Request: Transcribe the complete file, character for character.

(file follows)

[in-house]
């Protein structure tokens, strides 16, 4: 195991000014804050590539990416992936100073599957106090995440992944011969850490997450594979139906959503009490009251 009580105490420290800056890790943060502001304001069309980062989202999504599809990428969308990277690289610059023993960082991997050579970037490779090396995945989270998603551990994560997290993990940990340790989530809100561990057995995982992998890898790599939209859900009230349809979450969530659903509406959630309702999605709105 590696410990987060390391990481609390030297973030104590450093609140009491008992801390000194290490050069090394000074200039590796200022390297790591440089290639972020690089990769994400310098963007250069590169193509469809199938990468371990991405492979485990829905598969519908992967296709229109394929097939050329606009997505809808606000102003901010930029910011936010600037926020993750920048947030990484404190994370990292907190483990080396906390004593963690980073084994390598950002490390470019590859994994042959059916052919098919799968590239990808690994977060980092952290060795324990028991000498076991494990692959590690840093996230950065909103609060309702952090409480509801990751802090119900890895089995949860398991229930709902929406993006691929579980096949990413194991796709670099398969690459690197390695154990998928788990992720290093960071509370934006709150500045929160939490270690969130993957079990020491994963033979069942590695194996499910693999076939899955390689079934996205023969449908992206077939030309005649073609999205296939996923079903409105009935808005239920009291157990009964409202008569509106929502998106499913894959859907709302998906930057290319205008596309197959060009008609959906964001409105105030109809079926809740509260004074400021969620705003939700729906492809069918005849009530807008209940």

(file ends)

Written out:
[in-house]
């Protein structure tokens, strides 16, 4: 195991000014804050590539990416992936100073599957106090995440992944011969850490997450594979139906959503009490009251 009580105490420290800056890790943060502001304001069309980062989202999504599809990428969308990277690289610059023993960082991997050579970037490779090396995945989270998603551990994560997290993990940990340790989530809100561990057995995982992998890898790599939209859900009230349809979450969530659903509406959630309702999605709105 590696410990987060390391990481609390030297973030104590450093609140009491008992801390000194290490050069090394000074200039590796200022390297790591440089290639972020690089990769994400310098963007250069590169193509469809199938990468371990991405492979485990829905598969519908992967296709229109394929097939050329606009997505809808606000102003901010930029910011936010600037926020993750920048947030990484404190994370990292907190483990080396906390004593963690980073084994390598950002490390470019590859994994042959059916052919098919799968590239990808690994977060980092952290060795324990028991000498076991494990692959590690840093996230950065909103609060309702952090409480509801990751802090119900890895089995949860398991229930709902929406993006691929579980096949990413194991796709670099398969690459690197390695154990998928788990992720290093960071509370934006709150500045929160939490270690969130993957079990020491994963033979069942590695194996499910693999076939899955390689079934996205023969449908992206077939030309005649073609999205296939996923079903409105009935808005239920009291157990009964409202008569509106929502998106499913894959859907709302998906930057290319205008596309197959060009008609959906964001409105105030109809079926809740509260004074400021969620705003939700729906492809069918005849009530807008209940």